Landmark judgement in Court of Appeal “confirms legal status of property guardianship operational model”

A unanimous judgement announced in the Court of Appeal earlier this month will “set a precedent” and, more importantly, confirms the basis of the Licence Agreements under which guardians for the dedicated property guardians business Global Guardians operate in order to occupy and secure properties left in their care by their clients.

These clients are many and varied in nature, large and small in scale and span the public and private sectors. They include a large number of NHS Trusts, London councils and leading housing associations.

The case arose when a former guardian refused to comply with the terms of the Licence Agreement that had been signed when the individual concerned moved into one of Global Guardians’ vacant properties (owned by an NHS Trust) to ‘protect by occupation’ under the terms laid down by BS 8584:2015.

When the property owner wanted the building back, the individual was given due and proper notice to leave the premises under the terms of the signed agreement with Global Guardians. However, the individual refused to vacate the building and, instead, claimed a ‘tenancy agreement’ which conferred certain tenant’s rights. A claim was also made that the Licence Agreement as signed had no proper legal foundation and was ‘a sham’. According to Global Guardians, this was an “attemp to sully the company’s considerable reputation” in terms of the way in which it operates the business.”

Business model

The Court of Appeal’s decision in the case (involving Global 100 Limited v Maria Laleva [2021] EWCA Civ) effectively validates the company’s business model of using Licence Agreements for guardians’ occupancy. It defeated claims made by the former guardian and her associates that their occupancy was, in reality, a tenancy rather than a licence to temporarily reside in the property.

This unanimous decision reached by Senior Judges in the Court of Appeal not only clarifies a formerly grey area in terms of guardians’ rights, but also “consolidates Global Guardians’ position” as a leader in the field of guardian-based property protection services by dint of taking steps to finally clarify the position, once and for all, in a Court of Law at the highest level.

In reaching its decision, the Court of Appeal closely examined Global Guardians’ proprietary form of Licence Agreement and its Property Protection Proposal with owners, as well as the system used in selecting and placing guardians in the relevant property.

The Court of Appeal was satisfied that the Licence Agreement was not a disguised lease agreement, and that the guardians’ occupancy was an essential part of their provision of guardian services at the property. Therefore, the Judges concluded that the guardians had no real prospect of establishing that they were tenants, while the County Court initially hearing the case had properly ordered that possession be granted to Global Guardians.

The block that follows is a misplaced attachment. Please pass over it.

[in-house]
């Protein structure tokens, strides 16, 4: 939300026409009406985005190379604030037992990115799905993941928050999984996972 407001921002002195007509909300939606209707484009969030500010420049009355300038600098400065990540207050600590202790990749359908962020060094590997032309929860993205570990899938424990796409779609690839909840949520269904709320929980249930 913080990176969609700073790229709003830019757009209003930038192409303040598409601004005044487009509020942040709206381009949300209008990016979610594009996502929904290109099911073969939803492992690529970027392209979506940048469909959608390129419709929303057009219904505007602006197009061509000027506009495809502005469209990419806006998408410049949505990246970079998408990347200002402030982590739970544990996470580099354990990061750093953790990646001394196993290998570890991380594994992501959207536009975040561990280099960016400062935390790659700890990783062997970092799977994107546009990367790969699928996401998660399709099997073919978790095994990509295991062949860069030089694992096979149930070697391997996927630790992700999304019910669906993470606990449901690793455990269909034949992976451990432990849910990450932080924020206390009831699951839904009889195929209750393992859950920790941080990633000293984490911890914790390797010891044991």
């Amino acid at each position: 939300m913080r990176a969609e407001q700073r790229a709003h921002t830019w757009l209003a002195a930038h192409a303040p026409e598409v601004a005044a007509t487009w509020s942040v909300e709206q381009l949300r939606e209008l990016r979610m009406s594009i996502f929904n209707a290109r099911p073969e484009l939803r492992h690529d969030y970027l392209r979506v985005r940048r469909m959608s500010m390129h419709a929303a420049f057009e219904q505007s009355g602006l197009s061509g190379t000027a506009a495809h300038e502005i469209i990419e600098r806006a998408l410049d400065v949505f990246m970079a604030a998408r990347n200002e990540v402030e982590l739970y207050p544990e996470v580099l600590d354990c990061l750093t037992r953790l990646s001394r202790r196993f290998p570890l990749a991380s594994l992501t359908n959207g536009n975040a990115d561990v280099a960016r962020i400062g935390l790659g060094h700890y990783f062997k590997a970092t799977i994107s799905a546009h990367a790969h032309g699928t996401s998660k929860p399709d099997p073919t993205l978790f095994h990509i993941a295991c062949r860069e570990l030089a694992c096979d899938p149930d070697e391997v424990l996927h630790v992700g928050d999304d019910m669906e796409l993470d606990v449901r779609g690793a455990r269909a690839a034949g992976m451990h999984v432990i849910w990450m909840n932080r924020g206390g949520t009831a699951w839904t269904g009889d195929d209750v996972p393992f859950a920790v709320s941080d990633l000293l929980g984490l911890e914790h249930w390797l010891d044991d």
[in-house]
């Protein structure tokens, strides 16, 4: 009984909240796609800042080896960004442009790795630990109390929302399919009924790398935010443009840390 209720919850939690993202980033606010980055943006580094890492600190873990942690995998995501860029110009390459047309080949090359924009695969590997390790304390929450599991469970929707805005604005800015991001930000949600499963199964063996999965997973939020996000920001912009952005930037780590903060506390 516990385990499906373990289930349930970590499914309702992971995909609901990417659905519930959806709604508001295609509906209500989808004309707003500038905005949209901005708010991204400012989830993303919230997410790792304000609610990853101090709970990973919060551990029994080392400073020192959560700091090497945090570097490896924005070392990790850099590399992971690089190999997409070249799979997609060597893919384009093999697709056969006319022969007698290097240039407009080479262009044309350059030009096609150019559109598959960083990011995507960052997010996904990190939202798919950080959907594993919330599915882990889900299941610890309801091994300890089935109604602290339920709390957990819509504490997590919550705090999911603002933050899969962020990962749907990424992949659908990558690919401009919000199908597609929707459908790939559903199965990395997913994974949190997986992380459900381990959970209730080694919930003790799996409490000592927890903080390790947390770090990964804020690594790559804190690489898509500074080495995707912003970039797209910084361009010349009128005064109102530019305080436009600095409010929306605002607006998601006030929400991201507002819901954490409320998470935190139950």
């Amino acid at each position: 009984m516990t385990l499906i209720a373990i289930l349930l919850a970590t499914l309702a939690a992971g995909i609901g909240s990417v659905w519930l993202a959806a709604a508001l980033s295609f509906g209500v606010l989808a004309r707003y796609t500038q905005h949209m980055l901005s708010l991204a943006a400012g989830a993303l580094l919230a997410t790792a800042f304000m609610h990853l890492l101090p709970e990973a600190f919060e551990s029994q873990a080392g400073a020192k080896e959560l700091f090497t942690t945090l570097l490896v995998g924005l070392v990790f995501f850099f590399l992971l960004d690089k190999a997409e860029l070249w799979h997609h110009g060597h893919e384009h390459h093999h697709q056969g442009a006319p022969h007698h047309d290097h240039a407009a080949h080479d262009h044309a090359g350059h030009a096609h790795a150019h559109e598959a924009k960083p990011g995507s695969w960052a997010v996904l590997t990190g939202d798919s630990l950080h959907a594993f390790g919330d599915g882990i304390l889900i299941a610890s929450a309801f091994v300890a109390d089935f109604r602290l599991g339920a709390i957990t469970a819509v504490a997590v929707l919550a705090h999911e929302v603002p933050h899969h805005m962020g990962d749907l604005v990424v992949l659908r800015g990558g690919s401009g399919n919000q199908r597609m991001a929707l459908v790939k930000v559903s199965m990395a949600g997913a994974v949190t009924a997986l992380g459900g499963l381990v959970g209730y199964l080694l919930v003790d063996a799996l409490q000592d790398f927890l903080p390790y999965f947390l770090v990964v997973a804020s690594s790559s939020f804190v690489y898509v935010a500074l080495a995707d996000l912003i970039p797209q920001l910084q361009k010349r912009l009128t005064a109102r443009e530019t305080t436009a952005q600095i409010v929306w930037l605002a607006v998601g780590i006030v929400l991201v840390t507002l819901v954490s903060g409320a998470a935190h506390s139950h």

Significant aspects

There are other significant aspects to the Court of Appeal’s decision that clarify the law in connection with Civil Procedure Rules, as well as property law concerning estoppel and title to property. However, the most important part of the Court’s decision is that it confirms Global Guardians’ (and its legal team’s) position on the legal relationships between property owners, the guardian company and the individual guardians – to whit it is, and has always been, correct and proper.

The case went right up to the Court of Appeal as the individual concerned and her other guardian colleagues refused to accept the previous judgements handed down. The appeal was finally dismissed in this unanimous verdict handed down by Lord Justice Lewison, Lady Justice Macur and Lord Justice Snowden, who also commented in the judgement that, in their opinion, the case should never have been allowed to progress so far. “On the proper interpretation of agreement, considered in light of the surrounding circumstances and the purpose of the agreement, the argument that it created a tenancy rather than a licence had no real prospect of success.”

Landmark legal decision

Speaking after the judgement was announced, Stuart Woolgar (CEO of Global Guardians) commented: “We are all immensely pleased at this landmark legal decision as it has finally laid to rest a conflict which has bedevilled both ourselves and our industry from time to time over the years and, regrettably, caused problems for us, our clients and some of our guardians.”

Woolgar continued: “It also reassures all of our clients and others in the wider property and security sector that my company has always operated to the very highest ethical standards and complies with both the spirit and the letter of the law at all times with respect to our clients and our guardians, many of whom have been with us for years, happily living in and safeguarding their properties.”

In conclusion, Woolgar noted: “We are, first and foremost, a property security company, not a housing supplier, although that is a by-product of our business. However, if we can provide some hard-working and deserving people with more affordable accommodation, then that’s always a bonus. I’m delighted that our reputation has been vindicated. Our properties are always secured by professional and ethical personnel. We are a safe pair of hands now and into the future, with our standards confirmed by the highest levels of the judiciary.”

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